The poor launch of Quibi is set to continue even as much of the US eases out of lockdown, with the streamer on course to massively miss its year one target.
According to a report from the Wall Street Journal, the short-form streaming start-up which generated more than US$1.75 billion ahead of its April 6 launch is expected to miss its 2020 subscriber goal by more than five million.
Quibi founder Jeffrey Katzenberg had initially expressed concerns over the initial launch, but remained optimistic that the streamer would thrive when users started to get out of the house in a post-Coronavirus US.
However, this new report highlights that there is a lot of work to be done if it is to reach its target of 7.4 million subscribers by April 2021 with an anonymous source claiming that, at its current pace, Quibi will only manage 2 million paying subscribers.
A Quibi spokesperson said the numbers were ‘inaccurate’.
The Quibi app was particularly popular at launch, attracting 3.5 million downloads by mid-May, but downloads have slowed since then.
Quibi has also reduced its marketing efforts in the weeks following the civil rights protests which have engulfed the US following the murder of George Floyd.
The impact of coronavirus is not superficial – the streamer was designed to be consumed on-the-go with short episodes of no longer than 10 minutes. The major downside to this is that while users have had more time to watch TV than ever before, there was initially no way to watch Quibi on anything other than a mobile device.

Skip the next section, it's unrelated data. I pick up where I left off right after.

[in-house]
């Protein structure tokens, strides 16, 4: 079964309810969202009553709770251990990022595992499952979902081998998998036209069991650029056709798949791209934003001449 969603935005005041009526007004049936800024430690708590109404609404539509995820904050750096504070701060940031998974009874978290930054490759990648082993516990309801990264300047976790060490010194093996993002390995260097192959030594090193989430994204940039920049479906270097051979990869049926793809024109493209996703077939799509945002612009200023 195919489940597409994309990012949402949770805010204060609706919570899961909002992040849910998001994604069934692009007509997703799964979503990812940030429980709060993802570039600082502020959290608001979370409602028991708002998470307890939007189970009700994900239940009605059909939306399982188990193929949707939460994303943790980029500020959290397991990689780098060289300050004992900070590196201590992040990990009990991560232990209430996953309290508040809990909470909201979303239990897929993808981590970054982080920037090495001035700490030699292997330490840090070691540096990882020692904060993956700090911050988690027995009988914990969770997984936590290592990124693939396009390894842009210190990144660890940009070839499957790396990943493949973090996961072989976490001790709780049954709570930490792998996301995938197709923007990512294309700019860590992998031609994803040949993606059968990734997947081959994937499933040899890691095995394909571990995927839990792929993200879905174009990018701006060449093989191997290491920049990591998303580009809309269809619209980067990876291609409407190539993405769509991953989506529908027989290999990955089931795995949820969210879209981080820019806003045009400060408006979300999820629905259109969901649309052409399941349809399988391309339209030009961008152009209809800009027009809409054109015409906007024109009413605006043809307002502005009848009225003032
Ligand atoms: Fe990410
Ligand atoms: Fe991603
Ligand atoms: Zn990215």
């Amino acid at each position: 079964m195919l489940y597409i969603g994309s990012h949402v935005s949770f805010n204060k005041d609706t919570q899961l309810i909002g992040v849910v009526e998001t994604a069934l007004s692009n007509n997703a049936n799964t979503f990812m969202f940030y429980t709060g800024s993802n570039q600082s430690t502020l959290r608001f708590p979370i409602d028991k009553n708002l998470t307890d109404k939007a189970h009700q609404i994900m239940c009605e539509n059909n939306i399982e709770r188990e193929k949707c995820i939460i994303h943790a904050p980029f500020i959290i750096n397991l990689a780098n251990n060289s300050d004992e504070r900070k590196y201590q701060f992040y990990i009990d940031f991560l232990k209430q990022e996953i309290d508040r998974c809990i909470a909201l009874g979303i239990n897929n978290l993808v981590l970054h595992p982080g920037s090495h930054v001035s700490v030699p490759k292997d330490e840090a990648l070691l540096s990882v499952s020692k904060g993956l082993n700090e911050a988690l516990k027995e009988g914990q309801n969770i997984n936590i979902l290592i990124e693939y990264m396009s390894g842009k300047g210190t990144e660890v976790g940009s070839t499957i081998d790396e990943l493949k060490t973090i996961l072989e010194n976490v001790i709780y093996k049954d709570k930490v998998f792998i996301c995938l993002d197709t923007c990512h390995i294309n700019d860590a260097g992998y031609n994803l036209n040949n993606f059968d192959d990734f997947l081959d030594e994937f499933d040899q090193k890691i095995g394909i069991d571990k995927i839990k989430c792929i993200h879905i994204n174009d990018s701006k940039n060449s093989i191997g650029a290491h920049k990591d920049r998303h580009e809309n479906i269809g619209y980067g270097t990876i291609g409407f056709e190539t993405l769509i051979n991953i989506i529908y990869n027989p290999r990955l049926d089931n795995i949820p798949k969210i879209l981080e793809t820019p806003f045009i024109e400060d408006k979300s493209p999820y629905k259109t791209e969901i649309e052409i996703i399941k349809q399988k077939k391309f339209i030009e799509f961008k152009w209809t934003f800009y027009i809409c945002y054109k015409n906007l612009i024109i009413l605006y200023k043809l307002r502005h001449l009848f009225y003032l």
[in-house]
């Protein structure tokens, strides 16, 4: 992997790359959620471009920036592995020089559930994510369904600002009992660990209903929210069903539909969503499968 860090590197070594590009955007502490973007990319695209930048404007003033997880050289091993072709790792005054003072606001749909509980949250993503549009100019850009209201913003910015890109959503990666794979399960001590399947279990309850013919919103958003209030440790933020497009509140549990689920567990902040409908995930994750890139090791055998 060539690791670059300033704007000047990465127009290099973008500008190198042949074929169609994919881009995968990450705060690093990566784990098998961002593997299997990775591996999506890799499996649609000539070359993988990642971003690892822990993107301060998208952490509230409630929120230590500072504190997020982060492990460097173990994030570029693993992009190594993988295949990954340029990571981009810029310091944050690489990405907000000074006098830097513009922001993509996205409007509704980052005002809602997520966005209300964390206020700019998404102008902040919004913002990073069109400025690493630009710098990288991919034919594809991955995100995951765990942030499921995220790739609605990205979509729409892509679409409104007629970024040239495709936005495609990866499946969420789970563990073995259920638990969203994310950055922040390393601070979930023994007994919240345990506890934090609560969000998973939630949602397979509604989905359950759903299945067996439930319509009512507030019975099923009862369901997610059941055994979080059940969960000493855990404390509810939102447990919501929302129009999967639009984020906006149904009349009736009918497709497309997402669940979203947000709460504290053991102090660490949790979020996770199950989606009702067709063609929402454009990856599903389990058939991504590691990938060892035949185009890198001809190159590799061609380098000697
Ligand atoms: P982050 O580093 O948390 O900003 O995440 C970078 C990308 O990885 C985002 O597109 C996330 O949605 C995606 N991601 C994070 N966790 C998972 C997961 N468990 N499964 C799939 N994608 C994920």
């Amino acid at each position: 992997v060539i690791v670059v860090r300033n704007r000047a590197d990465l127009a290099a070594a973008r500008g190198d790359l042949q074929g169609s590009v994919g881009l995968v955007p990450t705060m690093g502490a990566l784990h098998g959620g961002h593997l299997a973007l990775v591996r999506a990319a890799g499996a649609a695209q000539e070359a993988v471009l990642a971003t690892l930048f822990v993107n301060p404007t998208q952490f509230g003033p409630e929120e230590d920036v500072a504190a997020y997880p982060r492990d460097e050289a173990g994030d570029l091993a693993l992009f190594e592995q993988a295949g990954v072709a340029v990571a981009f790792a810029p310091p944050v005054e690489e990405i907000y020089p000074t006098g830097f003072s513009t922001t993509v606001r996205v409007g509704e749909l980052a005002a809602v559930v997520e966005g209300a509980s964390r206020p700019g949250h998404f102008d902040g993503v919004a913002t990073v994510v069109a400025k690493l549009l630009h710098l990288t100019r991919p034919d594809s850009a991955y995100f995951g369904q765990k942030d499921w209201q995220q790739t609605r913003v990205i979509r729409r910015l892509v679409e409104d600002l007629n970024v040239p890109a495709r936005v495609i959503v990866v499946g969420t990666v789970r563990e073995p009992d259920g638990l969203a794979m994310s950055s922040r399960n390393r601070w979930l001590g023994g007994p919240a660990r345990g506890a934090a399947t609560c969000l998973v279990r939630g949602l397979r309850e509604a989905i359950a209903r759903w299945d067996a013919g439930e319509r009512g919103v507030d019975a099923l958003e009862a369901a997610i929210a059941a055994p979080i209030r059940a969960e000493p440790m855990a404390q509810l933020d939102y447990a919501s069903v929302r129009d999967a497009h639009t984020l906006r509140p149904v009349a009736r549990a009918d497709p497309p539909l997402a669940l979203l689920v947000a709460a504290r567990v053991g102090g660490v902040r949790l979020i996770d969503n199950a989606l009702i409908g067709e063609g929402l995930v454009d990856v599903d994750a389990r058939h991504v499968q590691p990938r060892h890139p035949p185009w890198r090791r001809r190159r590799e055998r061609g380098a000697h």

An update was issued at the end of May which allowed users to cast to their TVs via Apple AirPlay with Chromecast support added in June. Variety also reports that the company is in talks with Roku and Amazon to launch native apps on their streaming devices – a move which would signify a major strategic shift for the fledgling company.
The WSJ report also notes internal tensions at Quibi between founder Katzenberg and CEO Meg Whitman. The report claims that this animosity has been present since May 2018, when Whitman sent Katzenberg a list of her problems with him – including ‘dictatorial treatment’ of the CEO and other staff.
This follows a number of other controversies including a memo sent to staff which sought to play down reports of job cuts and the departure of its head of brand and content marketing just two weeks after launch.
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